US singer Shaelyn Avalon just released the lead single for her upcoming second studio album, ‘Redemption.’And nothing is better than real emotive songs based on true events. That said, “Hot Mess” is worth your time to listen to it.
She opens up her heart for us to feel a transcendental episode of her life. The full interview is here!
1 — Where did you get inspiration to write the lyrics for “Hot Mess”?
I started writing “Hot Mess” when I was in the hospital getting bloodwork done. The car crash I got into at the beginning of 2021 (as a passenger) caused me some major injuries that I had to get CT scans and MRIs. When they told me there was a large mass in my stomach that could rupture any minute I felt like I lost my life. I’d modeled for years in order to help support my music and felt pressure since I was 19 to be a certain size and weight. My weight started fluctuating because of the cyst that had been preexisting before the accident. I struggled with an eating disorder because of it and always blamed myself. My self-esteem took a huge hit and so did my faith in God. All I wanted was for things to go back to normal, to go back to me and what felt right. I would imagine what life was gonna be like after I got the cyst out and when I got my body back. I was upset that my plans for my career got put on hold for a full year.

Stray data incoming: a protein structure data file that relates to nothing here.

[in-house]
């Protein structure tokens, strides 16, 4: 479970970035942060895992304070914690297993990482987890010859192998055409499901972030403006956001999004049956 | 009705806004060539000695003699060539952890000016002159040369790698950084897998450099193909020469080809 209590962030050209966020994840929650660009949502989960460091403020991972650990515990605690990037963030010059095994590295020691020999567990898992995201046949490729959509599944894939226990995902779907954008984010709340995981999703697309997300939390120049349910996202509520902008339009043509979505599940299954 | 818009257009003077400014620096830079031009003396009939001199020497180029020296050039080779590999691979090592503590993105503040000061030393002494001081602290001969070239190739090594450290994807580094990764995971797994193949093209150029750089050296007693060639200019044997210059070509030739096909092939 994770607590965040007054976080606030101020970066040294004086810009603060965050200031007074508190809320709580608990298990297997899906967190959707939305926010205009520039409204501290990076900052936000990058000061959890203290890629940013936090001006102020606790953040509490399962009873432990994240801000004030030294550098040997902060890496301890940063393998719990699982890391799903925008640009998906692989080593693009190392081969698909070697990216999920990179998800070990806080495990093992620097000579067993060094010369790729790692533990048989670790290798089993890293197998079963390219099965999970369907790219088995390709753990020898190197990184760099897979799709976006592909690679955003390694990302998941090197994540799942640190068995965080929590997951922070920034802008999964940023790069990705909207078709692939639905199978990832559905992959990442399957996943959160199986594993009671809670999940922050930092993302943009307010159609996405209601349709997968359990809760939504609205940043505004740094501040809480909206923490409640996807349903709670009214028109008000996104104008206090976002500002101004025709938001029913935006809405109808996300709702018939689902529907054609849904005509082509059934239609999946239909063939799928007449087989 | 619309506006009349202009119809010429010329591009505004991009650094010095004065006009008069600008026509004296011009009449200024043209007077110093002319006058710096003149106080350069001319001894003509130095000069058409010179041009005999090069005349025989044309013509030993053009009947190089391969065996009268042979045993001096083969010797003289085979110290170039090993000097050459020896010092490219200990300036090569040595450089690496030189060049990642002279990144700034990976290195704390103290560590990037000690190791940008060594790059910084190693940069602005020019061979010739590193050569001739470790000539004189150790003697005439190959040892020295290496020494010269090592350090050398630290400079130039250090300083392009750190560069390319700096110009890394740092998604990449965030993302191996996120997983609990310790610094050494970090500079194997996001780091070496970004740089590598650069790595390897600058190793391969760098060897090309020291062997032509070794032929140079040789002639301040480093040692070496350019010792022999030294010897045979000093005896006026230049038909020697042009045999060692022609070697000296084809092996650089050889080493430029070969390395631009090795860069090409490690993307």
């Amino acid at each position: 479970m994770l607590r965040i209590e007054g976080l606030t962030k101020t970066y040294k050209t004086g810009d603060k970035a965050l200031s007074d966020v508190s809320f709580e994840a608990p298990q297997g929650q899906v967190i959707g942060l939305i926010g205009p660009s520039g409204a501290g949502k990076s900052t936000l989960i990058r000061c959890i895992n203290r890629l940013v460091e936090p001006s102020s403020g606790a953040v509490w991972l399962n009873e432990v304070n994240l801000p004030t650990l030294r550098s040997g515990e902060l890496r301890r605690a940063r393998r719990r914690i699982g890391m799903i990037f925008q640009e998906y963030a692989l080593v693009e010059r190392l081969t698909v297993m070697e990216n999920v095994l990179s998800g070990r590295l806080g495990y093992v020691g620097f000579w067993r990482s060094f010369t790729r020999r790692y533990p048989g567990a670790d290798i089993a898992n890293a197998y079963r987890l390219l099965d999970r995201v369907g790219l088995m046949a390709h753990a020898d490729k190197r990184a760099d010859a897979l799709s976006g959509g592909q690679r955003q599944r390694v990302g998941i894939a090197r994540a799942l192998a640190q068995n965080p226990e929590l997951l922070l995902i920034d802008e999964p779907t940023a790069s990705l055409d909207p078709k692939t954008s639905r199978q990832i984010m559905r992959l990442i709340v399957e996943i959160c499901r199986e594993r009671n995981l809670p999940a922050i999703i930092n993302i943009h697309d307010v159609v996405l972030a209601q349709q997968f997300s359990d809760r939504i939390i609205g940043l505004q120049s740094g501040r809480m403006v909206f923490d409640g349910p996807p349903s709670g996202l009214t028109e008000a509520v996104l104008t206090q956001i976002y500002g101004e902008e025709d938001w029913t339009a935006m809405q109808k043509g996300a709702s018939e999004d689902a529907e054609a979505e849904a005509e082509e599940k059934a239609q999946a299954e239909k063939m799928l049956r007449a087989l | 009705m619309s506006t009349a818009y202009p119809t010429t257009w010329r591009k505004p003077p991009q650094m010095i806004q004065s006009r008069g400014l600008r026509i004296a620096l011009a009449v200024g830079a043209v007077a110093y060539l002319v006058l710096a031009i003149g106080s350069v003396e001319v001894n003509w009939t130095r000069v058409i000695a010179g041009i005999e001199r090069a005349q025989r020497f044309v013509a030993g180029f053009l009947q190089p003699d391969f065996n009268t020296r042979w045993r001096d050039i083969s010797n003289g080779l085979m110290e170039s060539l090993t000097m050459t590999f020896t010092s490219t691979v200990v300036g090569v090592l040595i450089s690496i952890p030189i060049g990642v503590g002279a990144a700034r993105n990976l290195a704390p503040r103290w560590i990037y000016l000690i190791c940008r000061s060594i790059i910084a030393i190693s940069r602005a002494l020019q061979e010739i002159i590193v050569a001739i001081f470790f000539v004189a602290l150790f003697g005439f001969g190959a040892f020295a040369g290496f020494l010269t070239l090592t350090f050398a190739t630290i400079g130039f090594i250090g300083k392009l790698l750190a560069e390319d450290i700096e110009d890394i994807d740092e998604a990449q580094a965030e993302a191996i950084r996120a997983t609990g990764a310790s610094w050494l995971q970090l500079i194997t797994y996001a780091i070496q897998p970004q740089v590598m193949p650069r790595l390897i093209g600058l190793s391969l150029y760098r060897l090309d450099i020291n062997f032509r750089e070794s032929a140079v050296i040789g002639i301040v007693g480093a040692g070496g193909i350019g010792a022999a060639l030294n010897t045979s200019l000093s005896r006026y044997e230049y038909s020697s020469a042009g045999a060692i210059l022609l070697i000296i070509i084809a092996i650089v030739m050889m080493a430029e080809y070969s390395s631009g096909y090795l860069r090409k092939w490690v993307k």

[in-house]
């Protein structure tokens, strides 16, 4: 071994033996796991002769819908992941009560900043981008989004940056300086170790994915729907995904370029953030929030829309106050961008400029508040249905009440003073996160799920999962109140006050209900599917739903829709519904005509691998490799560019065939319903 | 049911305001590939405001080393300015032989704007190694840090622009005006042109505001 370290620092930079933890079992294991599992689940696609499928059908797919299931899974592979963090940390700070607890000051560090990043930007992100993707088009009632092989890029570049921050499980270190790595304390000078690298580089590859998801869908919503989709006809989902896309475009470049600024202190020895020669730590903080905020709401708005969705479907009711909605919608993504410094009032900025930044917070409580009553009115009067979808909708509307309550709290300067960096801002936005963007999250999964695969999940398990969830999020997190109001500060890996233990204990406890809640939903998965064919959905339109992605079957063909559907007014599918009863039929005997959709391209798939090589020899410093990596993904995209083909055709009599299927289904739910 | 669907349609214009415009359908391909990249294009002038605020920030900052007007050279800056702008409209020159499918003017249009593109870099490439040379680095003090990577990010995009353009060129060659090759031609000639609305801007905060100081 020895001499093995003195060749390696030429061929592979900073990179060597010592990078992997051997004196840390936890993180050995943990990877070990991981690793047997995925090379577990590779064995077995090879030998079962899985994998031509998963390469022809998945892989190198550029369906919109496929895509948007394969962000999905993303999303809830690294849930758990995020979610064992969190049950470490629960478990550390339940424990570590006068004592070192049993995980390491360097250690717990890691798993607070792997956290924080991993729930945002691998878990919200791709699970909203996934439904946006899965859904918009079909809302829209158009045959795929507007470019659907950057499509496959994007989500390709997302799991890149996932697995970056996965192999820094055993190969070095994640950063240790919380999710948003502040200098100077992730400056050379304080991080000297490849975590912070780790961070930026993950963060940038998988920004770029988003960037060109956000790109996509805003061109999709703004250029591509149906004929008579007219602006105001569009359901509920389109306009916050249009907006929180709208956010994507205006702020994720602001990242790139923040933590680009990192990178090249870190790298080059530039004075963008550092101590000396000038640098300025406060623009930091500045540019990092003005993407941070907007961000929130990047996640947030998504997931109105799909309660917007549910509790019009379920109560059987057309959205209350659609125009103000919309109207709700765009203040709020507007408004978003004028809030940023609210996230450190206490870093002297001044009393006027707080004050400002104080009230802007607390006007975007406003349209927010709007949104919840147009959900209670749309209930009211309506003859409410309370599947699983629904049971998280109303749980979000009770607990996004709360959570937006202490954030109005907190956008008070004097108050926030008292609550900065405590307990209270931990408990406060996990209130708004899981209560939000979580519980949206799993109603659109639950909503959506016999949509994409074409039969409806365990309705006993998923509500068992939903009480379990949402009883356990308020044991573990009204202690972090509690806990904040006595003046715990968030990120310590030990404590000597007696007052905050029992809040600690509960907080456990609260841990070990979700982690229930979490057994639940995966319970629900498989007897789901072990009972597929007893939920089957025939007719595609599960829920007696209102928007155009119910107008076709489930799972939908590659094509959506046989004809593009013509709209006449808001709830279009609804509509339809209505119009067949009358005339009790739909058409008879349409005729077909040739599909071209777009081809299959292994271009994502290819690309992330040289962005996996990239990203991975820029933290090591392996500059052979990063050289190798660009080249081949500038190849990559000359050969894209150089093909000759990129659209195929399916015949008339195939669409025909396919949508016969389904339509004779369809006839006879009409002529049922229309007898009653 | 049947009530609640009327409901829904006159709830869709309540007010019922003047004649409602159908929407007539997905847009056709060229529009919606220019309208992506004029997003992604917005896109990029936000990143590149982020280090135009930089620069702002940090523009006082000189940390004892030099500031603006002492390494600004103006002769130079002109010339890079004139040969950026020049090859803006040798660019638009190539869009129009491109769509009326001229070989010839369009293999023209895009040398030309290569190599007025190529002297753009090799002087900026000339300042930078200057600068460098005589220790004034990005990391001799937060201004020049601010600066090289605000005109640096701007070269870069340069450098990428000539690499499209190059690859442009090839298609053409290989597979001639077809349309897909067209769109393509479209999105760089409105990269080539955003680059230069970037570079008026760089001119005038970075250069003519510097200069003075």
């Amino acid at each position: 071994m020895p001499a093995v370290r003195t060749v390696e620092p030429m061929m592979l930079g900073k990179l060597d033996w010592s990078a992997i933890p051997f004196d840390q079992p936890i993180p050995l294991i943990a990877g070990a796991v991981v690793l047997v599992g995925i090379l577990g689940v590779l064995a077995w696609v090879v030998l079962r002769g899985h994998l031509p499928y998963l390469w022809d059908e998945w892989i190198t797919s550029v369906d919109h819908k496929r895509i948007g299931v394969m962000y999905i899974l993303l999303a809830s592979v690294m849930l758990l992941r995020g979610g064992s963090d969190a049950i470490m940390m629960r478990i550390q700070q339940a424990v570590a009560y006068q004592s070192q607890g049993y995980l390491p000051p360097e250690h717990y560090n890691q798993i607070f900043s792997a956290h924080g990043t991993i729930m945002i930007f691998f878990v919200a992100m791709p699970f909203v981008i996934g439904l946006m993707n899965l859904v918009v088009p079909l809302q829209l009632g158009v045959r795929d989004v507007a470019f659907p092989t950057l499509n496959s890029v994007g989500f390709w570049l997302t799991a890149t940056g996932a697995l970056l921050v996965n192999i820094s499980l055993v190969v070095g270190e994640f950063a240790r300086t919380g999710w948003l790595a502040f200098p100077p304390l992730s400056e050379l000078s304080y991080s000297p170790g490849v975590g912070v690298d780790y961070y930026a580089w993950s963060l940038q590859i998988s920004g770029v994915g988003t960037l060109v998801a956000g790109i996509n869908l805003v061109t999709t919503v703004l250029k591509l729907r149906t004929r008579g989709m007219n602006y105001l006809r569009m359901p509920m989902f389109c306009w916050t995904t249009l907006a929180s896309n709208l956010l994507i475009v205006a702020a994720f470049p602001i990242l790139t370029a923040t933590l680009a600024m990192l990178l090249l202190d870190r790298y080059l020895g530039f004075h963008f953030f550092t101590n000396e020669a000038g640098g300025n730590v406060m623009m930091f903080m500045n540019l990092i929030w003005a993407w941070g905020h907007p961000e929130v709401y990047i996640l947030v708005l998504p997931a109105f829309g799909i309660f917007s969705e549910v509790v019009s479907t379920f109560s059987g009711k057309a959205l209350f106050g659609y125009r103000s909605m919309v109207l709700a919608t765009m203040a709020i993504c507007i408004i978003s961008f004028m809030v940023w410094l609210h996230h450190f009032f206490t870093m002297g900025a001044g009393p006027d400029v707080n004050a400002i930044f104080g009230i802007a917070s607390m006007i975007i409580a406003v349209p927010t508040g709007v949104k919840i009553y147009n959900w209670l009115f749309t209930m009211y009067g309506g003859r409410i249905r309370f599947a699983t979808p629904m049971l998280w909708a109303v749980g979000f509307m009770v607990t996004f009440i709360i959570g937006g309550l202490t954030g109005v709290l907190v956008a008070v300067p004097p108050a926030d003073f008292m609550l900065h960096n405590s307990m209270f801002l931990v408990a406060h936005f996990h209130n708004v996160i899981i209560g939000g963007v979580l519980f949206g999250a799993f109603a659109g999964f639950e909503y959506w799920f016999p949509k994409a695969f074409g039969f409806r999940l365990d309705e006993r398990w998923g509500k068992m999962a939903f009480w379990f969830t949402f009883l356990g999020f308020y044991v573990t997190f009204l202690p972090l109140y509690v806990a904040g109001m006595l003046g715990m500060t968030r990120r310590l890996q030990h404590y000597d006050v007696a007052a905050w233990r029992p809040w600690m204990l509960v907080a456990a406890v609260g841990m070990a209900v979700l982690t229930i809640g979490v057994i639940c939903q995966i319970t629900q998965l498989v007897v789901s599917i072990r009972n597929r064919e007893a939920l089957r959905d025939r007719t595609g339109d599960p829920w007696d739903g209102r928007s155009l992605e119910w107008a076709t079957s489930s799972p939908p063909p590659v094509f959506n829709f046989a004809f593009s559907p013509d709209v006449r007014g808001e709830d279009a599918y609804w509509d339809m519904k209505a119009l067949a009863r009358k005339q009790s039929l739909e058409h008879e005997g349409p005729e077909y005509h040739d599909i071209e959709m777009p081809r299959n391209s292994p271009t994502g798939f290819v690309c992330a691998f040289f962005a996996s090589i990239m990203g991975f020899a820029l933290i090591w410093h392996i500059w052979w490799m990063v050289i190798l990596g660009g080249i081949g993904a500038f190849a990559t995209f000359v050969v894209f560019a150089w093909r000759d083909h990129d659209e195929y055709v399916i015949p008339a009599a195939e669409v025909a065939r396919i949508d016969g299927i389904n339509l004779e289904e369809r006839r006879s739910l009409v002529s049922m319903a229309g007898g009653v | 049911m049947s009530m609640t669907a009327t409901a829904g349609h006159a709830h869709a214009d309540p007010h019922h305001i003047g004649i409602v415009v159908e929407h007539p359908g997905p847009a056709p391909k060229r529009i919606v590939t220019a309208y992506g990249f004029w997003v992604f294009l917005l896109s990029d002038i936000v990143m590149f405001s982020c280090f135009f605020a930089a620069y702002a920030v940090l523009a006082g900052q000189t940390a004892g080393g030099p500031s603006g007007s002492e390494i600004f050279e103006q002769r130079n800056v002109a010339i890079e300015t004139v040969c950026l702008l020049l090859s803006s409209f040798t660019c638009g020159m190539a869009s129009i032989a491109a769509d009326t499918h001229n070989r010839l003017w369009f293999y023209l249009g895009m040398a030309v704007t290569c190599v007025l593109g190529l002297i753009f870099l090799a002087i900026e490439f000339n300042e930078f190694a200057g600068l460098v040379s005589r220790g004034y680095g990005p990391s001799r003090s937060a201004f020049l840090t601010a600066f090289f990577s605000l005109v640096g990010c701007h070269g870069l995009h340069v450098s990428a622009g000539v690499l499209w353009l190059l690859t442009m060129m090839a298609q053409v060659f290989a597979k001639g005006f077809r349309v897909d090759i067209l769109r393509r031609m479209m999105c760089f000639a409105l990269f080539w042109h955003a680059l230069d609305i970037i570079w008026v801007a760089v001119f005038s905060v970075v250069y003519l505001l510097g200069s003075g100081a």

2 — If you could travel back in time, and repeat one event, what would it be?